1. A photograph of the old Angel station from the 1980s, before it was remodelled in 1992.

    (Source: hamishreid)

     
  2. I had forgotten about this.

    While the BBC’s current documentary series about the London Underground is very good, this 40 minute documentary from 1989 is an electric example of terrific documentary filmmaking, as well as a fascinating snapshot of London. I tracked it down in the BFI’s videoteque suite a couple of years ago for some research, but I’m thrilled to find it’s wangled its way to YouTube. Award winning director Molly Dineen casts her camera silently, brilliantly and entirely without judgement at a group of people getting on with their lives. And by god it’s interesting.

    Some things to note: there is no voiceover. There is no ‘I’m on a mission’. No framework or repetition. There’s juxtaposition, colour, atmosphere, and place that tells its own story.

    Forget that it’s about the tube: this is a truly brilliant film. The first 60 seconds will make you realise everything that’s wrong with contemporary documentary. It’s a raw historical artefact. It’s funny. It’s compelling. It’s heartbreaking. And it’s about something that should be completely mundane. Watch it.

     
     
  3. The London Underground, the 1890s.

    I love this photograph. Wooden floorboards. Umbrellas. Old adverts. It makes me think how strange the everyday is. How strange today will seem, tomorrow.

    (Source: the-randy-dandy)

     
  4. Being a fanatic of the Underground, I have of course been watching the recent BBC documentary series The Tube. You should too. It’s great.

    But this is not, oddly, a post about how awesome the tube is - I’m here to extol the virtues of the well-made documentary, a dying breed in the world of mission-docs, edu-tainment and reality tv. There’s something… nice about ‘The Tube’. Whether it’s meeting the cleaner who used to be a professional cyclist, the man who changes the lightbulbs in signals, or seeing the dozens of passed-out revellers waking up bleary-eyed at the end of the Northern Line, it finds modest beauty in the small stories of ordinary people and everyday things. It doesn’t poke fun at its subjects, it doesn’t tell you what to think, and it doesn’t try and construct a story for you to digest. I’m a huge fan of storytelling, but there’s a simple glory to pointing a camera at something and showing it to you. ‘Hey. Look at that: isn’t it interesting?’

    Like the best design, cleaner and simpler documentaries tend to be better documentaries. The Tube is one of them. Take a look.

    (Source: itsallrandominmyhead)

     

  5. "WEST SILVERTOWN – The air tasted of sugar and cement. I drew blood checking the sharpness of a pencil."
     
  6. These are cute, clean, simple and true.

    makeitm9:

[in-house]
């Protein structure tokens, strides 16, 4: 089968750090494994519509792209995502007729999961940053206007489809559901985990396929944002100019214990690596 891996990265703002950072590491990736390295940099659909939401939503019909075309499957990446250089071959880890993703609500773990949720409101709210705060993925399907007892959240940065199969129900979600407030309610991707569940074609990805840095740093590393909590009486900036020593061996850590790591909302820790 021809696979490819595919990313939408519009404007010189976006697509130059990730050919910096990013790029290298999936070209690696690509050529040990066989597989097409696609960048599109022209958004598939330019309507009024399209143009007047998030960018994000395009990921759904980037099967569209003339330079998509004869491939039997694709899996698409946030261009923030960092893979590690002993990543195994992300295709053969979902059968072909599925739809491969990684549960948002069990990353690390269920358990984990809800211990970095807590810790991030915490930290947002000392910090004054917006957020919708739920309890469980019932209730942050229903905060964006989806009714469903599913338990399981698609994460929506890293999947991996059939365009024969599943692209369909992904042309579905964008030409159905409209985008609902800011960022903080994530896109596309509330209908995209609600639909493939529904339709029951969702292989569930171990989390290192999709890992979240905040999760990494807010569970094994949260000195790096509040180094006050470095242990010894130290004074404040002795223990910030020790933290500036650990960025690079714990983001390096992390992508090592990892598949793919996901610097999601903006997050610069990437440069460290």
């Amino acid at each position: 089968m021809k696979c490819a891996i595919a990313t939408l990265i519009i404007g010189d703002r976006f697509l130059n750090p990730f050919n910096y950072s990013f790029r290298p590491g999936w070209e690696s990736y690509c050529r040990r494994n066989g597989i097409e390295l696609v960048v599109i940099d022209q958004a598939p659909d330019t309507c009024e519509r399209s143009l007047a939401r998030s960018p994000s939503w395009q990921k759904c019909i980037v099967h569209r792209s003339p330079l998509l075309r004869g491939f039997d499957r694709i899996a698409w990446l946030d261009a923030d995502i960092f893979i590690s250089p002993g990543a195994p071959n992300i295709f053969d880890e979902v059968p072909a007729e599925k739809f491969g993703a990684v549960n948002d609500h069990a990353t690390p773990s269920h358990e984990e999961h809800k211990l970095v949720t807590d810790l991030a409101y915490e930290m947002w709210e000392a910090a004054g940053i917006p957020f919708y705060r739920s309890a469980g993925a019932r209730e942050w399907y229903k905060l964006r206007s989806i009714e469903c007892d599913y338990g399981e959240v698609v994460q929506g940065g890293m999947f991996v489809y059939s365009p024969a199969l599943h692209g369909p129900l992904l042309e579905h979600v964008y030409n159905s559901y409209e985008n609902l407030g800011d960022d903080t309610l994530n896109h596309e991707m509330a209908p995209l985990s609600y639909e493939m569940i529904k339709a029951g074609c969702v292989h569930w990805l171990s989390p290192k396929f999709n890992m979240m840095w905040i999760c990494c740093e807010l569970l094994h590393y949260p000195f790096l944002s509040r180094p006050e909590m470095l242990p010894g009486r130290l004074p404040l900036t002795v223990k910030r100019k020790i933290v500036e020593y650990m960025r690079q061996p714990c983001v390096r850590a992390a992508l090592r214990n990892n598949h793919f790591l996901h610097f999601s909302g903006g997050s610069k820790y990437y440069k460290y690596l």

Underground Annoyances

    Uni project on journey, these are some quick responses I made after asking people what annoys them most on the London Underground.

    (Source: thomasjamesdesign)

     

  7. "OXFORD CIRCUS – I drowned in the crowd, and lost my footing: scraped my wrist. I’d gone to buy shoes."
     

  8. "BERMONDSEY – She dropped an earring in the moonlight, waving down a cab. I went to pick it up but she got there first, and disappeared. (W)"
     

  9. "HIGHGATE: I spent an hour in the cemetery, looking for George Eliot, but I found Karl Marx instead."
     

  10. Ankle cancer, paedophiles and blizzards.

     
  11. jonwhitty:

    Poster(s) from Underground.

     
  12. It takes two tonnes of paint to coat a tube train. To save money in the 1960s, London Transport manufactured unpainted aluminium trains to run along most of the tube lines, not forseeing what potential this offered to a new generation of graffiti artists.

    I actually quite like the sparseness of these old trains, still seen up until around 2000, but nothing compares to the wood-panelled 1930s stock long since made redundant. Why does every kind of public transport have to be made in bright primary colours? Why can’t design be just as important a part of trains and buses as it is in the motor industry?

    (via loosethreadss-deactivated201201)

     

  13. It’s an old map but it’s still fun.

     
  14. I want this on a T-shirt.

    (via thisisacentrallinetrainto)

     

  15. Old Photos of South Kensington Station

    travellingthroughhistory:

    Near some of the city’s most famous museums and many a Kensington and Hyde Park hotel, London’s South Kensington station is a familiar stop for many visitors to the city.  It’s an old stop on the London Underground and has been through many changes, as exemplified in these old photos:

    (South Kensington c.1890)

    (The Piccadilly Line station building, 1910)

    (Booking hall, 1928)

    (A view of the now-disused Eastbound near-surface platform, 1949)